Prediction of the Variability of Soil Depth Using Qualitative and Quantitative Geomorhological Information: Sierra Nevada, CA, USA
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The variability of soil depth at the catchment scale is an essential input for environmental modeling. If the model requires high resolution inputs, the inherent variability of soil depth in granitic and forested regions poses a challenge to capture representative values. To help to address this problem, I propose that, in soil studies, qualitative and quantitative geomorphological information at the catchment scale should be used as inputs of soil-landscape models. Qualitative information is presented as a geomorphological map, and quantitative data are generated by algorithms applied to the high resolution digital elevation model. In this dissertation, the term soil depth is used to mean the weathered subsurface layers composed of mobile regolith and saprolite. Measurements of soil depths obtained from 204 hand drillings until refusal, and 6,645 estimations of depths collected using ground penetration radar (GPR) were compared, Alone, the hand drilling data showed lack of autocorrelation, however, a significant correlation was found between GPR and auguring measurements (r=0.9, p<0.001), validating this method to capture the spatial variability in a continuum. Therefore, GPR resulted to be a valid, inexpensive and quick tool to survey soil depth in this complex environment. Contrasting several geomorphological variables and measurements of soil depths, significant correlation with lineaments, slope and wetness index suggest that geomorphology is a significant factor in the distribution of soil depths at the catchment scale in this environment. This relationship was then assumed for modeling the soil depth in a catchment scale. Because the linear regression model and geostatistical methods are not valid approaches for the available sampling design, the use of a simple soil-landscape model, based in the work of Dahlke et al. (2009), is proposed to map the measurements of soil depths to a catchment scale. Indeed, the main strength of this model lies in its independence of sampling design. The resultant prediction maps at different resolutions showed the importance of selecting an appropriate scale of work and adjust the density of GPR survey in the performance of predictions.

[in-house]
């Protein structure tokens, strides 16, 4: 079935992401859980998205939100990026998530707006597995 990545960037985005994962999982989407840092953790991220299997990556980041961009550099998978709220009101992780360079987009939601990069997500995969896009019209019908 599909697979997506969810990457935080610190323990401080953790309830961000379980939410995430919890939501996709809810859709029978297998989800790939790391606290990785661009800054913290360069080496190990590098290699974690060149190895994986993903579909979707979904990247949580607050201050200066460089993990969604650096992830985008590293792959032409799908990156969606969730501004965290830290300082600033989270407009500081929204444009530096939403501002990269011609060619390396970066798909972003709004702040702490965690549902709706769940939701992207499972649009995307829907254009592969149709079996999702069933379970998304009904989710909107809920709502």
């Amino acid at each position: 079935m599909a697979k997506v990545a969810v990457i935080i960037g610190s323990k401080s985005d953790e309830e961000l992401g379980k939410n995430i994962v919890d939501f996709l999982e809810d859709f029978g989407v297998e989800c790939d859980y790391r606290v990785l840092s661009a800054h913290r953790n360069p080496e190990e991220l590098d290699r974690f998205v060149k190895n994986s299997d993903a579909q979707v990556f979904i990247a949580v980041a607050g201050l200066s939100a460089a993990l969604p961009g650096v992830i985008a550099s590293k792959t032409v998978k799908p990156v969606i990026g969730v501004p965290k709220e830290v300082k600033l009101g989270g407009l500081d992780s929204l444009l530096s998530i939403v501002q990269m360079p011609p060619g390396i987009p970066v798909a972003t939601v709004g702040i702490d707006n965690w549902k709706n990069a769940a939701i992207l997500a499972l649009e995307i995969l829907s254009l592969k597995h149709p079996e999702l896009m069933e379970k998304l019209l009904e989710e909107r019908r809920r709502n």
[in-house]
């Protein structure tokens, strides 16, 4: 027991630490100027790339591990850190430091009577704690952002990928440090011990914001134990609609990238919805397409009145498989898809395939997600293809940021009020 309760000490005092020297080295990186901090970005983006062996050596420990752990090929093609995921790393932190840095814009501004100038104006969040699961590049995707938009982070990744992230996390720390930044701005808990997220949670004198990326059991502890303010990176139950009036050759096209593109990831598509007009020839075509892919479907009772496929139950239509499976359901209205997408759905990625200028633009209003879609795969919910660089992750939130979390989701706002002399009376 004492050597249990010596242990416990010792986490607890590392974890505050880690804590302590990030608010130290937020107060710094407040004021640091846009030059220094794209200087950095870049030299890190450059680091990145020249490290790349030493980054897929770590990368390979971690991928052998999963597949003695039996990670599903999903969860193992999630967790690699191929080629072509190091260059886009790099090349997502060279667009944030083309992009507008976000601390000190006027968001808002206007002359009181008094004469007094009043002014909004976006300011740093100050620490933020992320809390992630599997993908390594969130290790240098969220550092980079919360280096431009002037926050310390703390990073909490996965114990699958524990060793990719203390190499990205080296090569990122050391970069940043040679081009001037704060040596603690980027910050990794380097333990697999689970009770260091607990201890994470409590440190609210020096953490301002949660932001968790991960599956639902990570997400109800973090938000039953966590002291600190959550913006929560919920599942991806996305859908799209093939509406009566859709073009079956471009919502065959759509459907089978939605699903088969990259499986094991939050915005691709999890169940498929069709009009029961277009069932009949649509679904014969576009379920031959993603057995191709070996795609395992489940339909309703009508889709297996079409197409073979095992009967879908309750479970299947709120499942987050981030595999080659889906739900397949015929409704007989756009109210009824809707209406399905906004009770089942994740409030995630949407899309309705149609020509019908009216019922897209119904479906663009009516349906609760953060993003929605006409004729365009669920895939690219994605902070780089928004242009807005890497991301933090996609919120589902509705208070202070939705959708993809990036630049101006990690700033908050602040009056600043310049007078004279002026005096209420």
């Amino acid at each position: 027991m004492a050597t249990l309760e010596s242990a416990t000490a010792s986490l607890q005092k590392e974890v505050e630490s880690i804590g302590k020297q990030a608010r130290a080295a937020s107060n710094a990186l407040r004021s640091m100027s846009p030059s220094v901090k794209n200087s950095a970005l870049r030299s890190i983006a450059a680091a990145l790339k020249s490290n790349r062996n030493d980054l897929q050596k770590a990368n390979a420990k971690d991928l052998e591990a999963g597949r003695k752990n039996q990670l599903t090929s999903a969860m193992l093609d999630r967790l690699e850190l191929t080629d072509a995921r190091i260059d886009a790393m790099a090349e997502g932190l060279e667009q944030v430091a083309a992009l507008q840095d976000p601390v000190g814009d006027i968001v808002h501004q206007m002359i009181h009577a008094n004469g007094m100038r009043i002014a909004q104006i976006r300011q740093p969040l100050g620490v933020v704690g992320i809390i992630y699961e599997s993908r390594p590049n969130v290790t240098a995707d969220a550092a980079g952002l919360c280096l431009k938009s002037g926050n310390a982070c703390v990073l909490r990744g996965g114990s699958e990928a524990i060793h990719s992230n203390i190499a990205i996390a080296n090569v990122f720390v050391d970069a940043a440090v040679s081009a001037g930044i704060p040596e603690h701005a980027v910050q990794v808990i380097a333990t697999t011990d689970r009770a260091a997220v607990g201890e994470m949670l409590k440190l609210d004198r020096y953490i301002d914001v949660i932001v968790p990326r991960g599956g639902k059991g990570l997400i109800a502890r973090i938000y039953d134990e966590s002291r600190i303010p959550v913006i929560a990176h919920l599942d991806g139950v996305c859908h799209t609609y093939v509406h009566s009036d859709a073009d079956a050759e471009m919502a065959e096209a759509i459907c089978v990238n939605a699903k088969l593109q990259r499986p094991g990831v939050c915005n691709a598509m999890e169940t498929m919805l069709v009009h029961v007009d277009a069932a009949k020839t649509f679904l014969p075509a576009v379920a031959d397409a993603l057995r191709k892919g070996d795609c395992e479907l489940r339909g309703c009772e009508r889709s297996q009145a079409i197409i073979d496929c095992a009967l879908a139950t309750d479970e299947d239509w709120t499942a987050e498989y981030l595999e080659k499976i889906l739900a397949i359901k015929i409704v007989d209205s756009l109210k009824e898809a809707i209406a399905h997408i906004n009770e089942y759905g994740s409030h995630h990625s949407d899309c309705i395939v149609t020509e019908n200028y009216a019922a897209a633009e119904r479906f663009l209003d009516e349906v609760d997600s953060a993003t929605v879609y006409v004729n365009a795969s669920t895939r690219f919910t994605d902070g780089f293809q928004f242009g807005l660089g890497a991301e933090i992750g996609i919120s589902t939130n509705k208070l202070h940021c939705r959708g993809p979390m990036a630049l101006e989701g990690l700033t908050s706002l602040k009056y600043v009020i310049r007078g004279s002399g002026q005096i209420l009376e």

Chamorro Lopez, Aniela (2016). Prediction of the Variability of Soil Depth Using Qualitative and Quantitative Geomorhological Information: Sierra Nevada, CA, USA. Doctoral dissertation, Texas A & M University. Available electronically from